The United States Department of Agriculture, a federal agency that oversees the Supplemental Nutrition Assistance Program (“SNAP”), is taking a hardline stance against retailers who engage in illegal exchanges of cash for food stamp benefits, a practice known as food stamp trafficking. The USDA recently released a new report examining the trafficking rate within SNAP authorized retailers which “better pinpoints where the vast majority of SNAP trafficking occurs – smaller stores that typically offer minimal access to the healthier foods encouraged by the Dietary Guidelines for Americans.”
The takeaway from this report is clear: the USDA is actively investigating small retailers such as gas stations, convenience stores, and specialty grocery stores for any violation of federal SNAP regulations and seeking to permanently disqualify any retailer who commits even a single trafficking offense. As a result, if you own a small or medium-sized retail business that is authorized to accept food stamps or you are interested in submitting an application to become authorized to accept SNAP EBT benefits, this article will provide some valuable insights on common missteps made by retailers (which can lead to civil sanctions or even criminal charges), as well as when it’s time to hire an experienced defense attorney.
The federal laws governing which items may be sold by retail stores to customers using food stamps are found in Title 7 of the Code of Federal Regulations. These regulations state that only authorized retailers may accept EBT payments for “eligible food.” The term “eligible food” is defined as any food or food product intended for human consumption except alcoholic beverages, tobacco, and hot foods and hot food products prepared for immediate consumption. The Regulations are clear that the Food and Nutrition Services (FNS) Regional Office “shall disqualify a firm permanently if personnel of the firm have trafficked.” Trafficking is defined as “[t]he buying, selling, stealing, or otherwise effecting an exchange of SNAP benefits issued and accessed via Electronic Benefit Transfer (EBT) cards . . . for cash or consideration other than eligible food. . .”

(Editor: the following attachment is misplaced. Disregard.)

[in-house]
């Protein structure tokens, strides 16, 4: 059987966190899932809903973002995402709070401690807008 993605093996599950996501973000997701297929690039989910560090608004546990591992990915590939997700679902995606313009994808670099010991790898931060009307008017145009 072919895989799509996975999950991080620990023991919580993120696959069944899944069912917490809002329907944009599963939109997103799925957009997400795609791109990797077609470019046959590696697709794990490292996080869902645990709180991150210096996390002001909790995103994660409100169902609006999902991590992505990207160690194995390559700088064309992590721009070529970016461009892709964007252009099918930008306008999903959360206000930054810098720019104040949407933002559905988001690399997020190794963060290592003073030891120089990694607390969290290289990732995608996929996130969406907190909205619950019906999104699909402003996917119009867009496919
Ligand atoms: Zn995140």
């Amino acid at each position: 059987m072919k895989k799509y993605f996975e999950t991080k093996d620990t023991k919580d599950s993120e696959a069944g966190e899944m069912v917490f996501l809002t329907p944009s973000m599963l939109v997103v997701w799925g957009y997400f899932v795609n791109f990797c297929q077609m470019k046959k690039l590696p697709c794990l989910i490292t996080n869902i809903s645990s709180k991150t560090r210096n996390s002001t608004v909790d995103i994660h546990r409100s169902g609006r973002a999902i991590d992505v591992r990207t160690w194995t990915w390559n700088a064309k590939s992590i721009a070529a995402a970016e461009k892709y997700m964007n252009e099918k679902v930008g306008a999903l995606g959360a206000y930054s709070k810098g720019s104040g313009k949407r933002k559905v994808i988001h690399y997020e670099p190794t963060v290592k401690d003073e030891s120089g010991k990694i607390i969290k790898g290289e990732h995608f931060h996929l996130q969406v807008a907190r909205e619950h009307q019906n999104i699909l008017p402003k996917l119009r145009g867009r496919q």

But how does trafficking occur in small retailers? The typical trafficking scenario in a small SNAP-authorized retailer looks something like this: imagine you are the owner of a small grocery or convenience store that has recently been authorized to accept SNAP EBT as a form of payment for food items in your store. Like many small business owners, you have transferred the day-to-day operations of the store to a store manager, who has hired a few individuals to serve as cashiers at the store’s only cash register on a rotating basis. Also imagine that, like many SNAP authorized retailers, your store’s customer base is comprised of many low-income individuals who qualify for food stamps, which is what motivated you as the store owner to apply to accept food stamps in the first place. Now imagine that the store’s young cashier, who was probably hired out of the same neighborhood as many of the store’s customers, is approached by “a few guys from the neighborhood” who are offering a common-sense trade: they want to swipe their EBT cards in a sham transaction that gives the store $150 in SNAP payments from the government, and in exchange, all they are asking for is that the store give them $75 from the cash register. The young store employee, who probably realizes that this transaction isn’t the best idea but who hasn’t been trained specifically on the EBT regulations and has never even heard the word “trafficking,” succumbs to peer pressure and makes the sale. After this sale, word spreads through the neighborhood that this particular store is a place where you can trade your food stamps for cash, leading to more transactions of this type.